February saw the EUA market reach its highest price in more than 6 years, with the December 2018 futures contract trading intraday at a peak of €10.27. This gave rise to considerable speculation over whether new speculative traders had entered the market, though there appears to be little evidence to support this.
Prices ended the month at €10.10, a gain of 8.8% from the closing price at the end of January, and up 23% from the start of 2018. February was the tenth successive month in which prices increased, the longest-ever winning streak since the market started.
The market was given a boost by the formal approval by the European Council of the EU ETS reform package on February 27. The updates to the market include the doubling of the MSR intake rate to 24% for five years from 2019 as well as the invalidation of most EUAs in the MSR from 2023.
The month of February saw the emergence of seasonal compliance buying, and a number of analysts and participants noted that market behaviour is beginning to shift as the beginning of the market stability reserve grows ever nearer.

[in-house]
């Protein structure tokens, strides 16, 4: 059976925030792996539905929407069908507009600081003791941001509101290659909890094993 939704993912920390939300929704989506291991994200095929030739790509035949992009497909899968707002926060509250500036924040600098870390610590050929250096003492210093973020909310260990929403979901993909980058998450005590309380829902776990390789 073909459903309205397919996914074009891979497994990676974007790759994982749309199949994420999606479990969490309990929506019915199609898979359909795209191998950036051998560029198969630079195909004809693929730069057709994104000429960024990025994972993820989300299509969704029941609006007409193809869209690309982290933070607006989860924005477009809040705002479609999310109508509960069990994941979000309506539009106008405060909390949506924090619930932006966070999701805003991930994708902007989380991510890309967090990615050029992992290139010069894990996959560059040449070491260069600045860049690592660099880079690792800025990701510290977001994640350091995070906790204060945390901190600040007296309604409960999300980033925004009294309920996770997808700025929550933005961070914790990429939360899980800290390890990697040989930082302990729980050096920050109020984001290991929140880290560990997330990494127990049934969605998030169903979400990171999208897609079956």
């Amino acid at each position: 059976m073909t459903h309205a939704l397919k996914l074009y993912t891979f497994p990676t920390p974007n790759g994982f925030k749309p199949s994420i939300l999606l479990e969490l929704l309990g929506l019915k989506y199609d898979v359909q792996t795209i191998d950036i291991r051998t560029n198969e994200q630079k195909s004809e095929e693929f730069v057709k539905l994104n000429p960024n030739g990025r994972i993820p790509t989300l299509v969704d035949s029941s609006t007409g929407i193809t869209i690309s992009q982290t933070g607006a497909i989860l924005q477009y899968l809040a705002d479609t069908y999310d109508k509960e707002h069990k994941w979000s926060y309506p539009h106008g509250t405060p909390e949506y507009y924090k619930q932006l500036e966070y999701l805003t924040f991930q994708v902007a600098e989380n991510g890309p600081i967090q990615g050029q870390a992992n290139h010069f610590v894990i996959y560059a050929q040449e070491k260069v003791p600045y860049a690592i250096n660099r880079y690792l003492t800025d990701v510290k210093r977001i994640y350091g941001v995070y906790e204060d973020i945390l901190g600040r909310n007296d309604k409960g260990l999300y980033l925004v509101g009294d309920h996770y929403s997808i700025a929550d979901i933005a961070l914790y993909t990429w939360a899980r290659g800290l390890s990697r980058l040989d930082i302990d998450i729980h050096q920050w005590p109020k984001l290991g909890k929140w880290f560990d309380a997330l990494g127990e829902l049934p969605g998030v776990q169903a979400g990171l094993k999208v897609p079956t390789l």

Industrial companies that have previously been happy to borrow EUAs from the following year’s allocation, or dip into their bank of surplus EUAs from previous years, to complete their compliance are now beginning to buy in the marketplace, traders say.
The great uncertainty over price movements in the next couple of years has prompted these companies to hold their surplus in reserve, sources say. If the operation of the MSR does indeed drive prices to €15 and beyond, as many say it will, then those freely-allocated EUAs will have a greater value and generate greater savings in a higher-price environment.
Rumours of new speculative traders – banks and hedge funds – entering the market have been circulating since the start of the year, but it’s hard to see where they have been active. Open interest in the December 2018 contract has risen from 462 million EUAs on January 2 to 476 million EUAs on February 23; hardly the sort of increase that one would associate with new entrants building up long positions.
Further along the curve, the same is true; there is no open interest in outright EUAs after December 2022, and OI in the front half of the curve has risen only modestly. However, these reports of new participants persist, and given the price movement since December they are hard to ignore.
March will see the annual compliance cycle reach its peak, as installations complete their verification of 2017 emissions and submit the data to the Commission. The overall results will be published in early April; with industrial output rising in 2017, there is a chance that overall emissions will have risen, although this rise will have been offset by further growth in renewables.
The recent bout of very cold weather has undoubtedly led to an increase in emissions from the power sector, but this influence will only be felt in the 2018 verified emissions, due in a year’s time.